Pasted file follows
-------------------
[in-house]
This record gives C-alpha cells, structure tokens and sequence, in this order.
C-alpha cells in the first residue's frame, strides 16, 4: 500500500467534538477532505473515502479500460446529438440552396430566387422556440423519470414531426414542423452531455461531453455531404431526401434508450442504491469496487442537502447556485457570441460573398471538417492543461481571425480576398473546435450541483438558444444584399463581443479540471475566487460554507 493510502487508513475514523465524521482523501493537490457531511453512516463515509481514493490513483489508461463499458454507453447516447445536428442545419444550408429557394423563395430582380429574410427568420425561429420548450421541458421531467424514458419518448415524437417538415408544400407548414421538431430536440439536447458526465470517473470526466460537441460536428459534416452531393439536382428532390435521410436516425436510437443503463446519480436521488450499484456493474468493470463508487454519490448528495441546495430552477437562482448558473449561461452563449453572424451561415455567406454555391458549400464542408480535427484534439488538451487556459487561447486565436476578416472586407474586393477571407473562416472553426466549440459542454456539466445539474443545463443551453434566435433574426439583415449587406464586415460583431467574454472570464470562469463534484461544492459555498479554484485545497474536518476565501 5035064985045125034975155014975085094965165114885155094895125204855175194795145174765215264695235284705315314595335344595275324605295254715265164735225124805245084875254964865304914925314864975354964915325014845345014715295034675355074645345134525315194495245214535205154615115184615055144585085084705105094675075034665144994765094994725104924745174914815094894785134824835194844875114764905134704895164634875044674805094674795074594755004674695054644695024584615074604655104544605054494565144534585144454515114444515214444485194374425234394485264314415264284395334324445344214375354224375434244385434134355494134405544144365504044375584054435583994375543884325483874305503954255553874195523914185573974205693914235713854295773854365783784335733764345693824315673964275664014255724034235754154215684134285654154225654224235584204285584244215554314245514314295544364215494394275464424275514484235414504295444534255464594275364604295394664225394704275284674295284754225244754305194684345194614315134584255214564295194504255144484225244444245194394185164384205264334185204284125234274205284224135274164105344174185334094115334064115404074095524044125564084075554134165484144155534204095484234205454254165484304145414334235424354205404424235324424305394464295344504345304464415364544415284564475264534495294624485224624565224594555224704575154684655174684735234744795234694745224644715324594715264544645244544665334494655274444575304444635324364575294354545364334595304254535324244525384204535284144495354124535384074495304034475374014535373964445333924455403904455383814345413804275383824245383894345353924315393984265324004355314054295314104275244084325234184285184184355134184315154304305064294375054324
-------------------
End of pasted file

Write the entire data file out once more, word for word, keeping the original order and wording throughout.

[in-house]
This record gives C-alpha cells, structure tokens and sequence, in this order.
C-alpha cells in the first residue's frame, strides 16, 4: 500500500467534538477532505473515502479500460446529438440552396430566387422556440423519470414531426414542423452531455461531453455531404431526401434508450442504491469496487442537502447556485457570441460573398471538417492543461481571425480576398473546435450541483438558444444584399463581443479540471475566487460554507 493510502487508513475514523465524521482523501493537490457531511453512516463515509481514493490513483489508461463499458454507453447516447445536428442545419444550408429557394423563395430582380429574410427568420425561429420548450421541458421531467424514458419518448415524437417538415408544400407548414421538431430536440439536447458526465470517473470526466460537441460536428459534416452531393439536382428532390435521410436516425436510437443503463446519480436521488450499484456493474468493470463508487454519490448528495441546495430552477437562482448558473449561461452563449453572424451561415455567406454555391458549400464542408480535427484534439488538451487556459487561447486565436476578416472586407474586393477571407473562416472553426466549440459542454456539466445539474443545463443551453434566435433574426439583415449587406464586415460583431467574454472570464470562469463534484461544492459555498479554484485545497474536518476565501 5035064985045125034975155014975085094965165114885155094895125204855175194795145174765215264695235284705315314595335344595275324605295254715265164735225124805245084875254964865304914925314864975354964915325014845345014715295034675355074645345134525315194495245214535205154615115184615055144585085084705105094675075034665144994765094994725104924745174914815094894785134824835194844875114764905134704895164634875044674805094674795074594755004674695054644695024584615074604655104544605054494565144534585144454515114444515214444485194374425234394485264314415264284395334324445344214375354224375434244385434134355494134405544144365504044375584054435583994375543884325483874305503954255553874195523914185573974205693914235713854295773854365783784335733764345693824315673964275664014255724034235754154215684134285654154225654224235584204285584244215554314245514314295544364215494394275464424275514484235414504295444534255464594275364604295394664225394704275284674295284754225244754305194684345194614315134584255214564295194504255144484225244444245194394185164384205264334185204284125234274205284224135274164105344174185334094115334064115404074095524044125564084075554134165484144155534204095484234205454254165484304145414334235424354205404424235324424305394464295344504345304464415364544415284564475264534495294624485224624565224594555224704575154684655174684735234744795234694745224644715324594715264544645244544665334494655274444575304444635324364575294354545364334595304254535324244525384204535284144495354124535384074495304034475374014535373964445333924455403904455383814345413804275383824245383894345353924315393984265324004355314054295314104275244084325234184285184184355134184315154304305064294375054324